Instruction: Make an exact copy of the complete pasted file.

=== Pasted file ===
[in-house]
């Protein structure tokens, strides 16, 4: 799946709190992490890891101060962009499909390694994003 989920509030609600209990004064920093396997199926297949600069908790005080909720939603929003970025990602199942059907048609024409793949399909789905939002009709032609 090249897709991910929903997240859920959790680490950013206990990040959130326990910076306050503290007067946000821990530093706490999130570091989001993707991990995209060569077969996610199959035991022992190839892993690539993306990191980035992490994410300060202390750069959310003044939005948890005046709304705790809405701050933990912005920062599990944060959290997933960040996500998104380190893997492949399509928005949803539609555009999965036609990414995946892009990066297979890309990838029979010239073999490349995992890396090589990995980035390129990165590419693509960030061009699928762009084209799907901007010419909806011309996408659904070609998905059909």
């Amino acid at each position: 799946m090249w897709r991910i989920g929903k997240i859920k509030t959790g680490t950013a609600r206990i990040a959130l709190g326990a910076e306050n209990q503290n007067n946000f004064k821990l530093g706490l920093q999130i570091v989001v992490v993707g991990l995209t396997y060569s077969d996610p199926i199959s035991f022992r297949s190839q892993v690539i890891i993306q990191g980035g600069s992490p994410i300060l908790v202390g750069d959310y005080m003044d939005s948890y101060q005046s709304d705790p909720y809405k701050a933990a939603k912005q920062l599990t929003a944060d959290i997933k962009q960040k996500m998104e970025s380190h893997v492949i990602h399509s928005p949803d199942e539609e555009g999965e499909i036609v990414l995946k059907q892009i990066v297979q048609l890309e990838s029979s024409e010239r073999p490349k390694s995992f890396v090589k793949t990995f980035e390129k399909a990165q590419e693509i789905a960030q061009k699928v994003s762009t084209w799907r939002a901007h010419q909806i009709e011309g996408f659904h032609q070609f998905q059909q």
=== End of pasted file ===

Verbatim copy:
[in-house]
């Protein structure tokens, strides 16, 4: 799946709190992490890891101060962009499909390694994003 989920509030609600209990004064920093396997199926297949600069908790005080909720939603929003970025990602199942059907048609024409793949399909789905939002009709032609 090249897709991910929903997240859920959790680490950013206990990040959130326990910076306050503290007067946000821990530093706490999130570091989001993707991990995209060569077969996610199959035991022992190839892993690539993306990191980035992490994410300060202390750069959310003044939005948890005046709304705790809405701050933990912005920062599990944060959290997933960040996500998104380190893997492949399509928005949803539609555009999965036609990414995946892009990066297979890309990838029979010239073999490349995992890396090589990995980035390129990165590419693509960030061009699928762009084209799907901007010419909806011309996408659904070609998905059909």
């Amino acid at each position: 799946m090249w897709r991910i989920g929903k997240i859920k509030t959790g680490t950013a609600r206990i990040a959130l709190g326990a910076e306050n209990q503290n007067n946000f004064k821990l530093g706490l920093q999130i570091v989001v992490v993707g991990l995209t396997y060569s077969d996610p199926i199959s035991f022992r297949s190839q892993v690539i890891i993306q990191g980035g600069s992490p994410i300060l908790v202390g750069d959310y005080m003044d939005s948890y101060q005046s709304d705790p909720y809405k701050a933990a939603k912005q920062l599990t929003a944060d959290i997933k962009q960040k996500m998104e970025s380190h893997v492949i990602h399509s928005p949803d199942e539609e555009g999965e499909i036609v990414l995946k059907q892009i990066v297979q048609l890309e990838s029979s024409e010239r073999p490349k390694s995992f890396v090589k793949t990995f980035e390129k399909a990165q590419e693509i789905a960030q061009k699928v994003s762009t084209w799907r939002a901007h010419q909806i009709e011309g996408f659904h032609q070609f998905q059909q």